Effective Inventory Management: 5 Best Practices

By
Elizabeth Scolari
November 11, 2015

One of the biggest challenges many wholesale companies face as they grow is figuring out how to manage inventory as their needs change and their product portfolio grows. Fortunately, there are some proven best practices that will help to cure some of those inventory headaches. One of the biggest challenges to effective inventory management has to do with the nature of the inventory management function as part of the overall business. Manufacturing, procurement and sales activities directly impact inventory, and yet these departments may not all be actively involved in inventory management decisions. Inventory is also affected by forces outside the company – the larger economic environment, changing seasons and trends, and resulting shifts in demand. Some of these factors can be studied and predicted, and others are less easily managed. Inventory managers must cooperate more closely across departments: sales, customer service, manufacturing, IT, accounting, etc. Here are some best practices to help your business conduct more effective inventory management.

5 Best Practices for Effective Inventory Management

1. Categorize your inventory

Separating the wheat from the chaff, or in this case, separating the “stock” from the “stuff,” (distinguishing the most high value items from inventory that’s lower value) is one important step towards more effective inventory management. ABC analysis is one of the most common methods for doing this, and many leading inventory management programs like SAP, Microsoft Dynamics and even QuickBooks support it. ABC analysis recognizes that not all items in your inventory are equally important. The goal of ABC analysis is to optimize use of warehouse space and to ensure that the most important items are always available. Less important items should take less space, and more space should be used on the items that are most in demand.

2. Look at different management models

There’s more than one way to manage your inventory. There’s no law that states every item your company offers has to be maintained in your warehouse, for instance. Vendor-managed inventory, where a supplier has access to your inventory data and uses this information to ensure you always have adequate inventory, might be a viable option for certain items (such as your C items). Other options include having a dedicated inventory manager if you don’t already have one, purchasing inventory software, or hiring an outside consultant or specialist.

3. Develop a plan

After studying different options and getting a handle on what’s already in your warehouse or stockroom, the next step is to develop a more effective plan. This requires a cross-functional effort; it’s not just an operational effort that happens in the warehouse. A successful inventory plan should also involve your marketing, catalog, ecommerce, and merchandising departments. If your goal is to liquidate the C items in the warehouse, you’ll need to work with sales, marketing and other departments to ensure that there is not a reason to maintain the items (such as a future promotion).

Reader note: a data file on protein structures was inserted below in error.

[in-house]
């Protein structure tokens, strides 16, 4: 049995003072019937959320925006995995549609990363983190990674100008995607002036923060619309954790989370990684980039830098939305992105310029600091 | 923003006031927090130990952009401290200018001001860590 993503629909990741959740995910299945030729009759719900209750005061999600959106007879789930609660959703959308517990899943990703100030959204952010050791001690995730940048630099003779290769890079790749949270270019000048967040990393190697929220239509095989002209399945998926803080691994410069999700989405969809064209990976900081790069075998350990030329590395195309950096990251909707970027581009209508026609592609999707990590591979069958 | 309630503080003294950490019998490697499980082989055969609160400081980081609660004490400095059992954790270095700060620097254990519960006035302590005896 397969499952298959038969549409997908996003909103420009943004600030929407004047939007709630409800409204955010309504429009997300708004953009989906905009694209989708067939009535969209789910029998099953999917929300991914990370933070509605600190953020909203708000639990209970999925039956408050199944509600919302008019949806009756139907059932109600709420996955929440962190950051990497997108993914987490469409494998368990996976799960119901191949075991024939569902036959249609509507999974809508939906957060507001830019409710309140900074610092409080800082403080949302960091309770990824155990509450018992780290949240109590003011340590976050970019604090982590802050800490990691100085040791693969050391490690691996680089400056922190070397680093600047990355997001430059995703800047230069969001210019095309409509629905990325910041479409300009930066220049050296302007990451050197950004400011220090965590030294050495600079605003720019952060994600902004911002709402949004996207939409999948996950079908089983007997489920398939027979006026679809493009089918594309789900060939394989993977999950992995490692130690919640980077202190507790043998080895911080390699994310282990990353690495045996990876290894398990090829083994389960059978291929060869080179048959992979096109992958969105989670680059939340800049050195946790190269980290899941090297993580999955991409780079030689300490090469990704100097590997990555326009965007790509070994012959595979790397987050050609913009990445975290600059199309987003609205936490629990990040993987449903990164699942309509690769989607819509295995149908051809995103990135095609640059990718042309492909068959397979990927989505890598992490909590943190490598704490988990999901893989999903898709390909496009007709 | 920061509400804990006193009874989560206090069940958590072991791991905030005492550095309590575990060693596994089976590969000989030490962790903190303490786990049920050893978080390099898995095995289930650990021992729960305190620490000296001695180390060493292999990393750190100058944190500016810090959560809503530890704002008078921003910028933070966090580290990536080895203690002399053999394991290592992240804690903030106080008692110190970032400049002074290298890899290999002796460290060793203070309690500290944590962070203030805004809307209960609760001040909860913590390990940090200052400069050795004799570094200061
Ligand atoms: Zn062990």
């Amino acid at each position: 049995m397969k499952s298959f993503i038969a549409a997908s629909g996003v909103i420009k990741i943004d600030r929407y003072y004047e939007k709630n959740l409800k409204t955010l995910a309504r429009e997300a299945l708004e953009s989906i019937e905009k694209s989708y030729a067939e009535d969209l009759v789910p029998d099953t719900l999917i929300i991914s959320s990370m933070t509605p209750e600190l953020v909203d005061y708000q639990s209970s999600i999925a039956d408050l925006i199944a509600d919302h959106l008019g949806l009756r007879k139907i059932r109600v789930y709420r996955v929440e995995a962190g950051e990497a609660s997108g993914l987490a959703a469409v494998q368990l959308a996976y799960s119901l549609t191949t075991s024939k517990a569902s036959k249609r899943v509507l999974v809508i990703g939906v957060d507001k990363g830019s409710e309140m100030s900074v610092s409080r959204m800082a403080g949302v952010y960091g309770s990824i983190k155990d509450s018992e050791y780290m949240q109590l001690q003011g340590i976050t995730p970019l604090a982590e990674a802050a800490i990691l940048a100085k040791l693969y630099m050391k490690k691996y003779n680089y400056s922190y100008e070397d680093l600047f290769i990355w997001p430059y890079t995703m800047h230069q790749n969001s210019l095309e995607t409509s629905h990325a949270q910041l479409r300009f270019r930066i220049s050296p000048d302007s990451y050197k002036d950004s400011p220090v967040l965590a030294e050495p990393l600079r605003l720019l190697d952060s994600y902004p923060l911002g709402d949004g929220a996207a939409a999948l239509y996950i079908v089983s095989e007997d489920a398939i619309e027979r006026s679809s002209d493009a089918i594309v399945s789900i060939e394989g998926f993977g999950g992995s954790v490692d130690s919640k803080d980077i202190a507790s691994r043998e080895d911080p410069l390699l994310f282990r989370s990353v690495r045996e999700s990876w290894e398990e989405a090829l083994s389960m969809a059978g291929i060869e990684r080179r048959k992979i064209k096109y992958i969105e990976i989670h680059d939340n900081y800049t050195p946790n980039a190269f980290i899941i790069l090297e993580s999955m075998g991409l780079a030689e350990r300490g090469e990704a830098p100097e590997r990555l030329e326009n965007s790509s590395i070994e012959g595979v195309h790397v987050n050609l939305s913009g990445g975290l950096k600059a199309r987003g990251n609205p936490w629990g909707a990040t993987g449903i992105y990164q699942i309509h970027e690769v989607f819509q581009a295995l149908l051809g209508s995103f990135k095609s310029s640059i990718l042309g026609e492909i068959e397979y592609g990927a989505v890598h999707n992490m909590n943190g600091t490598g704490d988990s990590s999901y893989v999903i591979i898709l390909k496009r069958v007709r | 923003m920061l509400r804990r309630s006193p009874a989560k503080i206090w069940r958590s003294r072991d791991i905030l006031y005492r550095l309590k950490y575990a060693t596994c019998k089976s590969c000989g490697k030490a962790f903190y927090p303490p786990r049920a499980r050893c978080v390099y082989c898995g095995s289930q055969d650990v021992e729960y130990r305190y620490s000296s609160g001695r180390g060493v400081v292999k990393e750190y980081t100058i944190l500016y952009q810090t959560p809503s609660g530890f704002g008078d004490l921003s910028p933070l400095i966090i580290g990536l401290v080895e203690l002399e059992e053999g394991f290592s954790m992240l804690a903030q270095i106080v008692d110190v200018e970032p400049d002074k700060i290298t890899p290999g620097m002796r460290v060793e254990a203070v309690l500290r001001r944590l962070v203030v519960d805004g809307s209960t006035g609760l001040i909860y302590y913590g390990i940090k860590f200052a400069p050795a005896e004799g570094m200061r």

4. Get a handle on demand

Demand forecasting is key to ensuring that even with minimal stock levels, you never run out of needed items. The amount of stock needed may fluctuate due to seasonality, the economy and business trends. To accurately forecast demand, it’s important to involve both marketing and sales.

5. Automate inventory processes

Another big challenge to more effective inventory management is maintaining accurate counts of inventory, while reducing the amount of time that is spent moving and counting items around the warehouse. This is where automation can play a critical role. Something as simple as a smartphone or handheld device can be used to scan barcoded inventory items as the move into and out of inventory. Leaving paper processes behind and investing in a true inventory management solution also helps to ensure that your business has the best visibility into the inventory you carry as well as opportunities to reduce cost and improve inventory management processes.

Challenges to More Effective Inventory Management

The ultimate goal of effective inventory management is to balance customer needs while minimizing the carrying costs of excess items. The biggest challenges to more effective inventory management often have to do with conflicting objectives of other departments that need to be involved in inventory decisions and the difficulty of accurately predicting supply and demand. Inventory managers that attempt to bring other departments into the discussions around more effective inventory management often find that each department has their own goals with regard to inventory. Sales and customer service­­––concerned with rapid order fulfillment and customer satisfaction––may want higher levels of stock at all times. Procurement­­­­––concerned with getting the best per-unit price for an item––might get a better deal on ordering 100 items at a time rather than 10. Finance––concerned with lowering carrying costs––may want minimal stock to be carried on hand. Inventory managers must balance these differing objectives when developing their inventory management strategies. With regards to supply and demand, some macroeconomic forces may always remain somewhat unpredictable. Unexpected economic downturns, for instance, are hard to predict. However, those forces that can be measured and predicted, such as supplier performance or seasonality of products, must be incorporated into the inventory management process. Closer collaboration with suppliers can help to predict when shortages might occur, while working with sales and marketing to forecast demand can help to ensure that stock levels are optimized to meet changing customer needs. What challenges does your business face with regard to inventory management? Tell us about it in the comments.